Ethanol Risk reduction, Part III: a Special Digest Report

June 4, 2010 |

Ethanol production and transport presents unique safety risks.  Many plants and the public are not prepared for these risks.  Ashly Insco and Evan Nyer of ARCADIS, in a three part series, will provide an overview of the safety issues with the Ethanol and alternative fuel industry.  The series includes Plant Safety, Public Safety and Transportation Safety.  These risks should be addressed during the facility planning process and not after an incident has occurred.  If you do not understand the Risks associated with the safe production and transport of your alternative fuel, then you do not understand the entire financial risks of your business plan.

As always, be sure to contact State and Local authorities as they may have additional safety requirements not addressed in these articles.

By Evan K. Nyer and Ashly Insco, ARCADIS

Transport Safety

“Ramp remains closed one day after fiery crash “ — Baltimore Sun.

“A tanker rig overturned and burst into flames yesterday evening on a curving interstate ramp over Baltimore’s South Hanover Street, killing the driver and sending a burning stream of its load of ethanol into the street below, igniting a row of parked vehicles, authorities said. The wreckage burned for more than three hours as firefighters sprayed water and foam into the flames — with the driver’s body still in the truck cab.”

Production and use for ethanol is increasing and the safest and most economical mode of distribution, pipelines are not a current option. Ethanol has an affinity for water this property results in the dissolving and carrying of impurities, which are present inside pipelines, making it harmful to automobile engines when blended with gas. Pipeline logistical limitations and insufficient volumes of ethanol to be transported are two other limiting factors [J. Whimms, Pipeline Considerations for Ethanol. Department of Agricultural Economics, Manhattan: Kansas State University. 2002.] Therefore, more ethanol is transported by rail, highway and barge.

When evaluating ethanol distribution safety risks a company must look at each mode and route traveled for ethanol movement and the unique risks posed for each. Your Company should ensure all parties involved in distribution and emergency response understand ethanol is NOT gasoline and treating a release of ethanol as gasoline will result in a greater disaster.  Ethanol acts more like a highly flammable paint solvent-very low flash point, sensitive to static discharge, and soluble in water.

The company must register with the U.S. Department of Transportation as a hazardous materials offeror and transporter. All staff assigned to managing the preparation of shipping papers, placarding, loading and transport of ethanol must be trained under the Hazardous Materials regulations per 49 CFR 172.700-704, which shall include site specific safety training as well as security plan training.  All drivers shall have proper hazardous materials transport licensure, contact the State Agency for licensure requirements. Whether the drivers are employees or contractors they should be trained in company specific emergency response and security plan procedures.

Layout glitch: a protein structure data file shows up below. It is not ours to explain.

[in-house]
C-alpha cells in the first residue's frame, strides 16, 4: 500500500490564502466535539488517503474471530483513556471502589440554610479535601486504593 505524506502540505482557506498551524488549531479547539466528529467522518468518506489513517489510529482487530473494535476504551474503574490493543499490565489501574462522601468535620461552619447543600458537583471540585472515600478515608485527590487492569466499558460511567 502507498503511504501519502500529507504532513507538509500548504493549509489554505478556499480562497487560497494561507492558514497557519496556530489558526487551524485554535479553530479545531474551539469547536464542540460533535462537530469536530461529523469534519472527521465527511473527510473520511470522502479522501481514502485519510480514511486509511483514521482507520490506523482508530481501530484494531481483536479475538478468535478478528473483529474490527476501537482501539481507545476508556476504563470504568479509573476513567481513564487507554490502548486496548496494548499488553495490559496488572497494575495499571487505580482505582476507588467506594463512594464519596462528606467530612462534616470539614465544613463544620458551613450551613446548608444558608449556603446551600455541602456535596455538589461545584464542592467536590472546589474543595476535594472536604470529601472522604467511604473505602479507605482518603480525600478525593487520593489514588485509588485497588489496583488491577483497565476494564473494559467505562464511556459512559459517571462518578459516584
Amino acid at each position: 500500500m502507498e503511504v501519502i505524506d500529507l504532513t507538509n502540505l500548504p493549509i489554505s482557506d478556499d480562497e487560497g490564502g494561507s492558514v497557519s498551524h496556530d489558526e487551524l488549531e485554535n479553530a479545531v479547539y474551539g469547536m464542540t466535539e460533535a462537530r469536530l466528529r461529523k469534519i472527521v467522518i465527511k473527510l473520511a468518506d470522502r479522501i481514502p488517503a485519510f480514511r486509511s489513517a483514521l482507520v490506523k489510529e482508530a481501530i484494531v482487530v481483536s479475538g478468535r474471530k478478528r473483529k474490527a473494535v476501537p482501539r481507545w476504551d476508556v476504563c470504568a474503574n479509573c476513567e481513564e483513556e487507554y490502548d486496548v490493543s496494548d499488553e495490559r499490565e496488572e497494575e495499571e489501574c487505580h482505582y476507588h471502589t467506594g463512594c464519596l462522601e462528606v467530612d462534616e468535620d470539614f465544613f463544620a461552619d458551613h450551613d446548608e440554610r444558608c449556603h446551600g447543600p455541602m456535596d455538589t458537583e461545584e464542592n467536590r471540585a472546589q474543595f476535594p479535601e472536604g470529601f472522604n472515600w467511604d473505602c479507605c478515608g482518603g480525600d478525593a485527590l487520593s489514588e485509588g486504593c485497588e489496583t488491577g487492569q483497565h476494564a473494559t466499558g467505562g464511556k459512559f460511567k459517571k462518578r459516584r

Ethanol and other alcohols do not burn like petroleum hydrocarbons.  The flame is blue, and not visible in the daylight.  Simply putting water on the flame can just spread the fire.  Alcohol fires require alcohol resistant aqueous film forming foam (AR-AFFF).

A very important part of any transportation safety and security plan is identifying access to adequate quantities of AR-AFFF.  You need to find reserves for those fire and/or emergency response departments your company identifies as responsible for response along routes where your ethanol could be released.

One suggestion is to formulate and/or facilitate agreements between larger metropolis fire departments and airport emergency response teams and volunteer fire firefighters so the AR-AFFF is there in a timely manner so as to reduce risk. This is a critical risk reduction action as many routes are along rural Mid-Western roads that pass through small towns manned by only by voluntary fire departments.  These small fire departments are usually are not equipped with AR-AFFF, nor have they been trained, in most cases, on ethanol emergency response procedures.

A partnership between industry, elected officials, the fire departments and the public will ensure public safety is maintained as alternative fuels production expands in the U.S.  When you build safety into the planning, production and distribution of ethanol the risks will be minimized.

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Category: Fuels, News Analysis

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